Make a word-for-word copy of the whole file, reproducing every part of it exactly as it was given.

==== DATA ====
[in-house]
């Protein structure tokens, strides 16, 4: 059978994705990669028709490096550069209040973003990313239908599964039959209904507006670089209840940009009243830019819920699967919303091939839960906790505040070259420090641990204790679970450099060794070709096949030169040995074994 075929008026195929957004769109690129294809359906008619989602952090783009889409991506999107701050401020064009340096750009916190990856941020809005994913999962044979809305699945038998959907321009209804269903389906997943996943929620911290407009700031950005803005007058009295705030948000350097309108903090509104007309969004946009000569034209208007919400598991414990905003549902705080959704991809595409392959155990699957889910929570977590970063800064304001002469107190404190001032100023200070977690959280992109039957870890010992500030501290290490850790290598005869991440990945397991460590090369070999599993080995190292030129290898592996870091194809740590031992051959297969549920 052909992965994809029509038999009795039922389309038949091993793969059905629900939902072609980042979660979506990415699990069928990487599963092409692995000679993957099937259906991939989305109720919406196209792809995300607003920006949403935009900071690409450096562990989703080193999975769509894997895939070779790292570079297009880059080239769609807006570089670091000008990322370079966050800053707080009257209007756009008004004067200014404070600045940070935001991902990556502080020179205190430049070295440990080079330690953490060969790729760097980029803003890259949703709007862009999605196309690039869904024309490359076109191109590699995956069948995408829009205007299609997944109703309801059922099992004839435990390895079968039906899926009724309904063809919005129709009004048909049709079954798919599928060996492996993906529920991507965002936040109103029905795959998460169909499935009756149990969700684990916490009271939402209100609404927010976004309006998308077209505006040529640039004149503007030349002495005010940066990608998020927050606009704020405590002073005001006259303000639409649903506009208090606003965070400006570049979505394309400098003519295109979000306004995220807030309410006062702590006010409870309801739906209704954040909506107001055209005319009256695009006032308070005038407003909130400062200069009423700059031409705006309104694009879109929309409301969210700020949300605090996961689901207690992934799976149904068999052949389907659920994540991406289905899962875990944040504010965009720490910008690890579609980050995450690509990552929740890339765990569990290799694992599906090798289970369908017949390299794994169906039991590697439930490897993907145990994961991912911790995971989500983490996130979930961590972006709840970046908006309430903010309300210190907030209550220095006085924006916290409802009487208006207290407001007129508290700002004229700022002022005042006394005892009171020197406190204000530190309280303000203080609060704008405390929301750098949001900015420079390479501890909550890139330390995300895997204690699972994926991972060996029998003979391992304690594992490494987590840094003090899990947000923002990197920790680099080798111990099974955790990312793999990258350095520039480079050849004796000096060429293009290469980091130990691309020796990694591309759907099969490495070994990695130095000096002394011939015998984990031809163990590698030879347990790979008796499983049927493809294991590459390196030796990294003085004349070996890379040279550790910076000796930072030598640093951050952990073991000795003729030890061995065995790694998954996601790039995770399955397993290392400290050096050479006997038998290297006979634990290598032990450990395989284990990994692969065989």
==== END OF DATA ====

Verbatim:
[in-house]
């Protein structure tokens, strides 16, 4: 059978994705990669028709490096550069209040973003990313239908599964039959209904507006670089209840940009009243830019819920699967919303091939839960906790505040070259420090641990204790679970450099060794070709096949030169040995074994 075929008026195929957004769109690129294809359906008619989602952090783009889409991506999107701050401020064009340096750009916190990856941020809005994913999962044979809305699945038998959907321009209804269903389906997943996943929620911290407009700031950005803005007058009295705030948000350097309108903090509104007309969004946009000569034209208007919400598991414990905003549902705080959704991809595409392959155990699957889910929570977590970063800064304001002469107190404190001032100023200070977690959280992109039957870890010992500030501290290490850790290598005869991440990945397991460590090369070999599993080995190292030129290898592996870091194809740590031992051959297969549920 052909992965994809029509038999009795039922389309038949091993793969059905629900939902072609980042979660979506990415699990069928990487599963092409692995000679993957099937259906991939989305109720919406196209792809995300607003920006949403935009900071690409450096562990989703080193999975769509894997895939070779790292570079297009880059080239769609807006570089670091000008990322370079966050800053707080009257209007756009008004004067200014404070600045940070935001991902990556502080020179205190430049070295440990080079330690953490060969790729760097980029803003890259949703709007862009999605196309690039869904024309490359076109191109590699995956069948995408829009205007299609997944109703309801059922099992004839435990390895079968039906899926009724309904063809919005129709009004048909049709079954798919599928060996492996993906529920991507965002936040109103029905795959998460169909499935009756149990969700684990916490009271939402209100609404927010976004309006998308077209505006040529640039004149503007030349002495005010940066990608998020927050606009704020405590002073005001006259303000639409649903506009208090606003965070400006570049979505394309400098003519295109979000306004995220807030309410006062702590006010409870309801739906209704954040909506107001055209005319009256695009006032308070005038407003909130400062200069009423700059031409705006309104694009879109929309409301969210700020949300605090996961689901207690992934799976149904068999052949389907659920994540991406289905899962875990944040504010965009720490910008690890579609980050995450690509990552929740890339765990569990290799694992599906090798289970369908017949390299794994169906039991590697439930490897993907145990994961991912911790995971989500983490996130979930961590972006709840970046908006309430903010309300210190907030209550220095006085924006916290409802009487208006207290407001007129508290700002004229700022002022005042006394005892009171020197406190204000530190309280303000203080609060704008405390929301750098949001900015420079390479501890909550890139330390995300895997204690699972994926991972060996029998003979391992304690594992490494987590840094003090899990947000923002990197920790680099080798111990099974955790990312793999990258350095520039480079050849004796000096060429293009290469980091130990691309020796990694591309759907099969490495070994990695130095000096002394011939015998984990031809163990590698030879347990790979008796499983049927493809294991590459390196030796990294003085004349070996890379040279550790910076000796930072030598640093951050952990073991000795003729030890061995065995790694998954996601790039995770399955397993290392400290050096050479006997038998290297006979634990290598032990450990395989284990990994692969065989």